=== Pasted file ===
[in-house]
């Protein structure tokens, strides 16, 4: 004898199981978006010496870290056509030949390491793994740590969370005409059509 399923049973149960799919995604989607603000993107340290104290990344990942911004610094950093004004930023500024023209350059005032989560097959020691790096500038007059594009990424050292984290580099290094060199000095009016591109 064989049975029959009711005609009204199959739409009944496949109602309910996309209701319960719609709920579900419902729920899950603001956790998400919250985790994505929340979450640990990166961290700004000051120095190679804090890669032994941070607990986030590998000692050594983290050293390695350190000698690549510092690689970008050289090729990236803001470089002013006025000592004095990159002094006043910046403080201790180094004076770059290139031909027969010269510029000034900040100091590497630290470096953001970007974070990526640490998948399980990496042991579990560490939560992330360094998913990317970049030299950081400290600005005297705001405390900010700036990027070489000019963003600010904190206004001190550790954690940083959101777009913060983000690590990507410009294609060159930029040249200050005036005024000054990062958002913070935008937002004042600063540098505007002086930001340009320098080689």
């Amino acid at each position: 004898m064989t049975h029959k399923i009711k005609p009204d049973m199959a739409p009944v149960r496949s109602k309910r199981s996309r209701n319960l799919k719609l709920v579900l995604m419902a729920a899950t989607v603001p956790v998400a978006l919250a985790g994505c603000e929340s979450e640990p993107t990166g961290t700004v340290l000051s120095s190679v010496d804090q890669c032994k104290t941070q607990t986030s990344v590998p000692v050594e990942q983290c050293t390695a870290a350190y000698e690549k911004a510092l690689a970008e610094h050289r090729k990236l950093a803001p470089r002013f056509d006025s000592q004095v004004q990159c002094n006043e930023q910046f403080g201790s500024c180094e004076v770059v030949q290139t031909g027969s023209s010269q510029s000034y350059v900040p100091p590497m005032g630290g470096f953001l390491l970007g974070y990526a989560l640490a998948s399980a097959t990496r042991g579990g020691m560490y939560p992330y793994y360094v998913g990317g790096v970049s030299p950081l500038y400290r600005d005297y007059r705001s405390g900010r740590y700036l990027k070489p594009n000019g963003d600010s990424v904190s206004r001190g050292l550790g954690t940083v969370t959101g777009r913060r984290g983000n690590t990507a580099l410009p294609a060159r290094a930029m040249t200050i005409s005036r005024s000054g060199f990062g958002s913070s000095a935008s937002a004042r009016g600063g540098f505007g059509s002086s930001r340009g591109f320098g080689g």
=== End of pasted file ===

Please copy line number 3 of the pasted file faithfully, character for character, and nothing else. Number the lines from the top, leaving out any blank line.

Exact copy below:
């Amino acid at each position: 004898m064989t049975h029959k399923i009711k005609p009204d049973m199959a739409p009944v149960r496949s109602k309910r199981s996309r209701n319960l799919k719609l709920v579900l995604m419902a729920a899950t989607v603001p956790v998400a978006l919250a985790g994505c603000e929340s979450e640990p993107t990166g961290t700004v340290l000051s120095s190679v010496d804090q890669c032994k104290t941070q607990t986030s990344v590998p000692v050594e990942q983290c050293t390695a870290a350190y000698e690549k911004a510092l690689a970008e610094h050289r090729k990236l950093a803001p470089r002013f056509d006025s000592q004095v004004q990159c002094n006043e930023q910046f403080g201790s500024c180094e004076v770059v030949q290139t031909g027969s023209s010269q510029s000034y350059v900040p100091p590497m005032g630290g470096f953001l390491l970007g974070y990526a989560l640490a998948s399980a097959t990496r042991g579990g020691m560490y939560p992330y793994y360094v998913g990317g790096v970049s030299p950081l500038y400290r600005d005297y007059r705001s405390g900010r740590y700036l990027k070489p594009n000019g963003d600010s990424v904190s206004r001190g050292l550790g954690t940083v969370t959101g777009r913060r984290g983000n690590t990507a580099l410009p294609a060159r290094a930029m040249t200050i005409s005036r005024s000054g060199f990062g958002s913070s000095a935008s937002a004042r009016g600063g540098f505007g059509s002086s930001r340009g591109f320098g080689g």